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Old 01-24-2007, 02:04 PM   #1
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Sundried tomatoes: best to buy in oil or dry?

As opposed to many of you, the most common form of sundried tomatoes where I live is packed in flavored oil in a small jar (by the way, are sundried tomatoes in the US mostly imported from Italy?).

However, even though I've never seen them packed that way here, I'm sure it would not be hard to come by a big plastic bag of unreconstituted sundried tomatoes.

A few questions though:

- Are the dried (unreconstituted) kind more economical?
- Do they taste better... or worse?
- How long, and how well do they last in the dried form?
- What is the best way to store them?
- How do you reconstitute them (water, oil, something else?)

Anyone here made their own sundried tomatoes?

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Alex R.

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Old 01-24-2007, 02:47 PM   #2
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I dry my own. Just slice and sprinkle with what ever spices I'm in the mood for and a little drizzle of olive oil. Bake in a low temp oven until donr. Then I freeze until I'm ready to use them.
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Old 01-24-2007, 02:50 PM   #3
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I've had a bag of dried sundried tomatoes in my pantry for well over a year, & they still reconstitute & flavor things just fine. My dried tomatoes are double plastic bagged, both ziplocked & plastic clipped.

I reconstitute them in hot tap water, which I change several times to keep the water as hot as possible. Depending on the age of the tomatoes, they can reconstitute in 15-30 minutes or 1-2 hours. It's hard to tell. Keeping the water hot does help to reduce the time.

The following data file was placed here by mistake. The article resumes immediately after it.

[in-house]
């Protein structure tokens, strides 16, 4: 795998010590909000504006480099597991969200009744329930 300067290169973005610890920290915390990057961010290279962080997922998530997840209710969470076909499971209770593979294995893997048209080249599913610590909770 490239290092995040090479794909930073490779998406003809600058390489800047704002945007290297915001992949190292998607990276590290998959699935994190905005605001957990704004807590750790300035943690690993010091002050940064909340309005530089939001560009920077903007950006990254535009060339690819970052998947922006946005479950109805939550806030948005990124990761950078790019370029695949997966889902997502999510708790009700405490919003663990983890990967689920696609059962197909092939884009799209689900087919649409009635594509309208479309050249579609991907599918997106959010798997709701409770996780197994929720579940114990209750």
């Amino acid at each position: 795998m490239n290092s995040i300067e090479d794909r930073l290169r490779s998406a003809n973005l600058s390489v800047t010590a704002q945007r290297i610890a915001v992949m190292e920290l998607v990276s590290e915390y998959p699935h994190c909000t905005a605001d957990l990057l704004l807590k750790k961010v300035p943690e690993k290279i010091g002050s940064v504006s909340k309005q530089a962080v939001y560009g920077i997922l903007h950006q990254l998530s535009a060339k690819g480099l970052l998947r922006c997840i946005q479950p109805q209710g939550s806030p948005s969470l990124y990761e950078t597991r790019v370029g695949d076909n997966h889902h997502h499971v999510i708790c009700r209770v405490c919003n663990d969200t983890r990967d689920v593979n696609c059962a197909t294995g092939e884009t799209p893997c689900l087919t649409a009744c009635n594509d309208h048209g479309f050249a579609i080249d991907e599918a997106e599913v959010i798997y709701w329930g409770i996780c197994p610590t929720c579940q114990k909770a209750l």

But I do think it depends on the recipe. Some recipes seem to do better with the oil-packed - mostly faster cooking recipes - others seem to come out better with hot-water reconstituted tomatoes - particularly soups, stews, & long-cooking pasta sauces.

That's just been my experience. Others may have had different results.
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Old 01-25-2007, 06:06 AM   #4
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Like PDswife I dry my own and freeze. The pan that is used to roast them gets a bit of the caramelization from the tomatoes plus the runoff of herbs and oil, so I "de-glaze" it with just a little water and put that in the container to freeze. Very tasty.
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Old 01-25-2007, 09:56 AM   #5
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My favorite sundried tomatoes are the ones that are still a little moist similar to raisins. I'm not a big fan of the completely dry ones or the ones in oil. They have a a deep red color and very intense flavor and there is no need to rehydrate. Just chop and add them to whatever dish your making.


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Old 01-25-2007, 10:01 AM   #6
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Agree with JDP also. And if you do this to cherry tomatoes or grape tomatoes and add them to a salad, you have little tomato "raisins" that add a huge burst of flavor!
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Old 01-25-2007, 04:35 PM   #7
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I've bought some in big plastic bags, and I also do my own. If I want to put them in oil, then I do it myself - oil, roasted garlic, oregano, peppercorns, a little chili pepper and real, live 100% olive oil. The tomatoes get soaked in boiling water for about 30 minutes - this also helps to remove some of the salt.